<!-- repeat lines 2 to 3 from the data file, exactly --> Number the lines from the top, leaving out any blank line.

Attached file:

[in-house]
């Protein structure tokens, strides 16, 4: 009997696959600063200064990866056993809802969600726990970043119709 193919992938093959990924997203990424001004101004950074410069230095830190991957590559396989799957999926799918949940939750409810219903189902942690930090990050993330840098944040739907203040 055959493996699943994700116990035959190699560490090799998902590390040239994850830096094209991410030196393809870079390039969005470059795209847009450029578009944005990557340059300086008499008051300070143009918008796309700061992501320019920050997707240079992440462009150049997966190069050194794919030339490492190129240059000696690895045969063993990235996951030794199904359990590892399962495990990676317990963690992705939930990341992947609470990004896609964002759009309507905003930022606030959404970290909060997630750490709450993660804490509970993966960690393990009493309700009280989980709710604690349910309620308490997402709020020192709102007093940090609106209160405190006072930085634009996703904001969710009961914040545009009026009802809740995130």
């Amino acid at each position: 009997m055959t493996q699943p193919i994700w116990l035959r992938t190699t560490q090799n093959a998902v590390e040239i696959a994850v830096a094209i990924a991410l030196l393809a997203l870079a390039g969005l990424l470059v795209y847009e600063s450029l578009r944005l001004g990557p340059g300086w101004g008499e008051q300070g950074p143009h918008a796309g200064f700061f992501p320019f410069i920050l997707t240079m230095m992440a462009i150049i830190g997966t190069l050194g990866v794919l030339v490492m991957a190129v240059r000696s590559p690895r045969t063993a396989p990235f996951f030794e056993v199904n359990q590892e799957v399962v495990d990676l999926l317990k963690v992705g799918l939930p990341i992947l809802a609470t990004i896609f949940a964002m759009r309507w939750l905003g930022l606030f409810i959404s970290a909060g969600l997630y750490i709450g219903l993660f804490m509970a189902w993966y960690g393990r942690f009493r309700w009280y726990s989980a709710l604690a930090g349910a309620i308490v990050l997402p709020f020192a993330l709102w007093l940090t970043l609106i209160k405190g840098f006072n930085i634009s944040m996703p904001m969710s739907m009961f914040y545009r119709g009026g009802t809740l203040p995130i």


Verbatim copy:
């Protein structure tokens, strides 16, 4: 009997696959600063200064990866056993809802969600726990970043119709 193919992938093959990924997203990424001004101004950074410069230095830190991957590559396989799957999926799918949940939750409810219903189902942690930090990050993330840098944040739907203040 055959493996699943994700116990035959190699560490090799998902590390040239994850830096094209991410030196393809870079390039969005470059795209847009450029578009944005990557340059300086008499008051300070143009918008796309700061992501320019920050997707240079992440462009150049997966190069050194794919030339490492190129240059000696690895045969063993990235996951030794199904359990590892399962495990990676317990963690992705939930990341992947609470990004896609964002759009309507905003930022606030959404970290909060997630750490709450993660804490509970993966960690393990009493309700009280989980709710604690349910309620308490997402709020020192709102007093940090609106209160405190006072930085634009996703904001969710009961914040545009009026009802809740995130």
């Amino acid at each position: 009997m055959t493996q699943p193919i994700w116990l035959r992938t190699t560490q090799n093959a998902v590390e040239i696959a994850v830096a094209i990924a991410l030196l393809a997203l870079a390039g969005l990424l470059v795209y847009e600063s450029l578009r944005l001004g990557p340059g300086w101004g008499e008051q300070g950074p143009h918008a796309g200064f700061f992501p320019f410069i920050l997707t240079m230095m992440a462009i150049i830190g997966t190069l050194g990866v794919l030339v490492m991957a190129v240059r000696s590559p690895r045969t063993a396989p990235f996951f030794e056993v199904n359990q590892e799957v399962v495990d990676l999926l317990k963690v992705g799918l939930p990341i992947l809802a609470t990004i896609f949940a964002m759009r309507w939750l905003g930022l606030f409810i959404s970290a909060g969600l997630y750490i709450g219903l993660f804490m509970a189902w993966y960690g393990r942690f009493r309700w009280y726990s989980a709710l604690a930090g349910a309620i308490v990050l997402p709020f020192a993330l709102w007093l940090t970043l609106i209160k405190g840098f006072n930085i634009s944040m996703p904001m969710s739907m009961f914040y545009r119709g009026g009802t809740l203040p995130i």